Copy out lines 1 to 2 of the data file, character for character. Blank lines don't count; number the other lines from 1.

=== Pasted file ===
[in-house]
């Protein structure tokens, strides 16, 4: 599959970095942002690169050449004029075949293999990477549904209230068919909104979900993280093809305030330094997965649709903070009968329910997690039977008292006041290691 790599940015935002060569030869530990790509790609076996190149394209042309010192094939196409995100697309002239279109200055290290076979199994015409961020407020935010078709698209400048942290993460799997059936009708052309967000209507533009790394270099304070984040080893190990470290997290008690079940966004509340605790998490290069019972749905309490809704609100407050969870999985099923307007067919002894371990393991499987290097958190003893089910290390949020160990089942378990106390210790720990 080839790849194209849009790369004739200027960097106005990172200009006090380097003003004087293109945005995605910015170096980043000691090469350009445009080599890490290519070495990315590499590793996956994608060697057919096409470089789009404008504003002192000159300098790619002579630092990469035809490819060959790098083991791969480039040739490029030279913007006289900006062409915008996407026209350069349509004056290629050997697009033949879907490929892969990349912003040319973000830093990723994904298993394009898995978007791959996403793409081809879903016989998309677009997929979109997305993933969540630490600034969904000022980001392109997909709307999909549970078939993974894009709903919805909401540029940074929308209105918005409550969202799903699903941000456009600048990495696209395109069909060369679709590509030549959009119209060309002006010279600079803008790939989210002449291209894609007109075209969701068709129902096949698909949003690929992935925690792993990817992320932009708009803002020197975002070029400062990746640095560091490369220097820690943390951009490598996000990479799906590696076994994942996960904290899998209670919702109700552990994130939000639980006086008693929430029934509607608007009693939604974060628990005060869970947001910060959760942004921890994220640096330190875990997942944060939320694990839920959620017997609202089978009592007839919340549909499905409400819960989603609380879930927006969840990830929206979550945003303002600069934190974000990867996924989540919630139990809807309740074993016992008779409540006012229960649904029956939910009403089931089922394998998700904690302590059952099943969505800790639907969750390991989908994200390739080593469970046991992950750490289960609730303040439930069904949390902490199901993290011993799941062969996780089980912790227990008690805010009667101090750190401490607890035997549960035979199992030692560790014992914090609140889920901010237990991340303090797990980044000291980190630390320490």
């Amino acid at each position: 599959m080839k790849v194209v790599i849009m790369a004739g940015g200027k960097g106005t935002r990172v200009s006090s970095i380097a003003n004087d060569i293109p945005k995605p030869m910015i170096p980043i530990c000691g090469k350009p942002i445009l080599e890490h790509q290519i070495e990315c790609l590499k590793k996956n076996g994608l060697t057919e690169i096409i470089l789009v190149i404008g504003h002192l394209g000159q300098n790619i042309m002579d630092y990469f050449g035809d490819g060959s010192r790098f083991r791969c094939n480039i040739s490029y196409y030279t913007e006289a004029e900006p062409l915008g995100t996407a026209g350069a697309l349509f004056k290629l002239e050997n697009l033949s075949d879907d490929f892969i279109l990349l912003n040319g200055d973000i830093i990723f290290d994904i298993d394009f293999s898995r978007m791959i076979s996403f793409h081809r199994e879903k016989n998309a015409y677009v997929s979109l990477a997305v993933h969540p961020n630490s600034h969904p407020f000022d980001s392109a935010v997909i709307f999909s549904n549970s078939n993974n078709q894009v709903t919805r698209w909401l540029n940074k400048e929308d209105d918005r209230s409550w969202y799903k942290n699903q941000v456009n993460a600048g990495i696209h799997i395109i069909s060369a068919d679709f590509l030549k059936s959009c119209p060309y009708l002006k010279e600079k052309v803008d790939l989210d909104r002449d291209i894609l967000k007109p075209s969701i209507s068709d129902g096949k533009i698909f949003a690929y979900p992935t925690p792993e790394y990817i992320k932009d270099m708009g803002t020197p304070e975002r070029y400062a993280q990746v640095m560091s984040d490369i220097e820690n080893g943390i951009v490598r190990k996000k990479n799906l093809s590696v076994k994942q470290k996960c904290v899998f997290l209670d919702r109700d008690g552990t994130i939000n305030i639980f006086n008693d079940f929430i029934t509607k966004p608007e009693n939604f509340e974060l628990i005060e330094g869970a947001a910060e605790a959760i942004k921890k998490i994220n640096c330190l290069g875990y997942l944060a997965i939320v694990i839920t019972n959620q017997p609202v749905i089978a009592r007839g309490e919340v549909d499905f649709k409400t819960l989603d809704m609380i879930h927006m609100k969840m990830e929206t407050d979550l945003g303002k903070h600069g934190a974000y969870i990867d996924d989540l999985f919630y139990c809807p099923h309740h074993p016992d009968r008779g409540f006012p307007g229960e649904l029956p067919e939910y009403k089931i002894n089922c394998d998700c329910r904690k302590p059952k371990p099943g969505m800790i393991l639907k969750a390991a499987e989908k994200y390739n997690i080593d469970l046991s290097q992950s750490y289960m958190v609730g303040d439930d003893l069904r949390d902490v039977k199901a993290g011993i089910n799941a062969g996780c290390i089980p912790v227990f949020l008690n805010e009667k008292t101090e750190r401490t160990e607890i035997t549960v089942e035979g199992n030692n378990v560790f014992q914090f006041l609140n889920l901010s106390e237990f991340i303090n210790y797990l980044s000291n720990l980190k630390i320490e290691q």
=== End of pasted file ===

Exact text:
[in-house]
């Protein structure tokens, strides 16, 4: 599959970095942002690169050449004029075949293999990477549904209230068919909104979900993280093809305030330094997965649709903070009968329910997690039977008292006041290691 790599940015935002060569030869530990790509790609076996190149394209042309010192094939196409995100697309002239279109200055290290076979199994015409961020407020935010078709698209400048942290993460799997059936009708052309967000209507533009790394270099304070984040080893190990470290997290008690079940966004509340605790998490290069019972749905309490809704609100407050969870999985099923307007067919002894371990393991499987290097958190003893089910290390949020160990089942378990106390210790720990 080839790849194209849009790369004739200027960097106005990172200009006090380097003003004087293109945005995605910015170096980043000691090469350009445009080599890490290519070495990315590499590793996956994608060697057919096409470089789009404008504003002192000159300098790619002579630092990469035809490819060959790098083991791969480039040739490029030279913007006289900006062409915008996407026209350069349509004056290629050997697009033949879907490929892969990349912003040319973000830093990723994904298993394009898995978007791959996403793409081809879903016989998309677009997929979109997305993933969540630490600034969904000022980001392109997909709307999909549970078939993974894009709903919805909401540029940074929308209105918005409550969202799903699903941000456009600048990495696209395109069909060369679709590509030549959009119209060309002006010279600079803008790939989210002449291209894609007109075209969701068709129902096949698909949003690929992935925690792993990817992320932009708009803002020197975002070029400062990746640095560091490369220097820690943390951009490598996000990479799906590696076994994942996960904290899998209670919702109700552990994130939000639980006086008693929430029934509607608007009693939604974060628990005060869970947001910060959760942004921890994220640096330190875990997942944060939320694990839920959620017997609202089978009592007839919340549909499905409400819960989603609380879930927006969840990830929206979550945003303002600069934190974000990867996924989540919630139990809807309740074993016992008779409540006012229960649904029956939910009403089931089922394998998700904690302590059952099943969505800790639907969750390991989908994200390739080593469970046991992950750490289960609730303040439930069904949390902490199901993290011993799941062969996780089980912790227990008690805010009667101090750190401490607890035997549960035979199992030692560790014992914090609140889920901010237990991340303090797990980044000291980190630390320490």